If you have been following our LHC news features for a little while you will know that the Large Hadron Collider has been dogged by a particularly annoying form of interference that the beam engineers have dubbed “The Hump“. Yesterday they ran some tests to see if the source could be the GSM phone network that they run throughout CERN. By switching off the GSM transmitters while a 450 GeV beam circulated in the collider ring they were able to show that the interference did not go away. Something else must be to blame.
The Hump takes the form of a hump in the spectrum of beam oscillations that drifts up and down the frequency range. The beam is normally given a tune frequency away from any interference to keep it stable, but because the hump frequency keeps changing it is difficult to avoid whatever tune frequency is chosen.
When the hump drifts over the beam frequency it destabilised the beam causing it to spread out vertically. The first effect of this is to decrease luminosity because as the protons spread out they are less likely to collide, then as the beam spreads out further the protons hit the collimator causing losses that reduce the lifetime of the beams. In the worst case the losses can trigger an unwanted dump of the beams.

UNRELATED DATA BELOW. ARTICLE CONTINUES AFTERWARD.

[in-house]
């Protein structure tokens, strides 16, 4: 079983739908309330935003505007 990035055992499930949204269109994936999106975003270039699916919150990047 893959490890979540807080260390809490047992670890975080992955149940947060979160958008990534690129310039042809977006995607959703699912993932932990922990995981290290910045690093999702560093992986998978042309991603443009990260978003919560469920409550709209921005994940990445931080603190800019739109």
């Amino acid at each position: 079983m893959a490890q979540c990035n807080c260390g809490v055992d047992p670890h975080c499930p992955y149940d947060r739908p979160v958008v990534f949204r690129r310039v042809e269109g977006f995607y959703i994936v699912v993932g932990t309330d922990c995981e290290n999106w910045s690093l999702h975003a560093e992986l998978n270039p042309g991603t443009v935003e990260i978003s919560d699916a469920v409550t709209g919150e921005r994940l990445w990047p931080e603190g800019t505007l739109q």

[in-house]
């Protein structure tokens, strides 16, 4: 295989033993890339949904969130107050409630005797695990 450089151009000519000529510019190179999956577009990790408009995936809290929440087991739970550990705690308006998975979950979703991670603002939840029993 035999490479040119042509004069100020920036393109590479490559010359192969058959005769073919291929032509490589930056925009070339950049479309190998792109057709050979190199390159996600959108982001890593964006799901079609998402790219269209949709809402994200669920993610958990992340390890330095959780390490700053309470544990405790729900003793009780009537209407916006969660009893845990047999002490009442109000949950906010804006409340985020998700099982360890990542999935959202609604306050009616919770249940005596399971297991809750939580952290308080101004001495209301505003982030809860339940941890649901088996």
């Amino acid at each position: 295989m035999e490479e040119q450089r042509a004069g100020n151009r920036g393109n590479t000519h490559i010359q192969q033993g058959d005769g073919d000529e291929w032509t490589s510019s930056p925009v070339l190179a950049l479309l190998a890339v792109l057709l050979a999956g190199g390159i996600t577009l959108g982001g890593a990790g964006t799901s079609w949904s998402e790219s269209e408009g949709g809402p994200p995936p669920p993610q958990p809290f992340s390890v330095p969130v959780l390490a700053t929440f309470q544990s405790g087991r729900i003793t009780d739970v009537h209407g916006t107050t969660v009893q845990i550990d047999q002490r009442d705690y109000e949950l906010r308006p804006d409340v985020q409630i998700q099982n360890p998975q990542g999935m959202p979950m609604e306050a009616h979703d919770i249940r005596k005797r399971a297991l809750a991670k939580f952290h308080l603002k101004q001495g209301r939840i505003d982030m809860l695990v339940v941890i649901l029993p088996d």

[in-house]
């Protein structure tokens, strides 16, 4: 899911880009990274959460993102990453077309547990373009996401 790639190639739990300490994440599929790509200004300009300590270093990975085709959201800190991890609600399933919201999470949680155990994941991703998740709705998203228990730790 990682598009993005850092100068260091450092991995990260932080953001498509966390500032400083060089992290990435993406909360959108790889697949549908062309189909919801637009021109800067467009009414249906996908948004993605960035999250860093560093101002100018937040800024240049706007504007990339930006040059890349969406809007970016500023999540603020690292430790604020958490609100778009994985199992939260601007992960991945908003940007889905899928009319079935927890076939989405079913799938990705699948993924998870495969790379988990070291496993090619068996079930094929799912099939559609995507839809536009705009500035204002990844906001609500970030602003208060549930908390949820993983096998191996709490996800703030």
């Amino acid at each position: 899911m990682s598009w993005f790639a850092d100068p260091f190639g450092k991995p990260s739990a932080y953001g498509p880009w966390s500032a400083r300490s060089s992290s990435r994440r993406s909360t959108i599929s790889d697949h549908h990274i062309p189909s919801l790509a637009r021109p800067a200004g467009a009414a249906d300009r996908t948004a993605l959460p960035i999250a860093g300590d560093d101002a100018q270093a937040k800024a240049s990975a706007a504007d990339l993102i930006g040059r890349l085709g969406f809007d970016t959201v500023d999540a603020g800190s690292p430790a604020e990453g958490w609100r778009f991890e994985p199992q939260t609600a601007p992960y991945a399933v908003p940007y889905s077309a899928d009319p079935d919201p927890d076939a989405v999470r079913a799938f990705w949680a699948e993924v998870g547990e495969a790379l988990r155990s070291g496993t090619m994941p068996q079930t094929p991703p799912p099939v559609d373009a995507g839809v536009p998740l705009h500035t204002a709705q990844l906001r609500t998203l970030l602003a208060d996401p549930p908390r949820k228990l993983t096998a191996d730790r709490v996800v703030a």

The LHC has a number of inbuilt dampers and other features that help to stabilise the beams by steering wayward protons back into the centre of the beam, but at high intensities these don’t seem to be quite enough to avoid the effects of The Hump. It has been around since the LHC was restarted at the end of the year and has thwarted all attempts to track down its cause.
The history of collider building provides several stories of interference that was hard to track down in the past. When LEP was running at CERN another nasty problem was finally diagnosed when the French rail workers went on strike and the interference disappeared. It had been caused by a nearby TGV line. For the last few months the LHC beam teams have been looking for causes of The Hump and yesterday’s GSM test is the latest in a series that have eliminated many possible causes such as vacuum pumps, and Cryogenic coolers, bur whatever they do the hump remains.
Meanwhile we can look forward to the LHC engineers testing for even less likely sources for The Hump and hope it does not have too bad an effect on the continuing build-up of luminosity.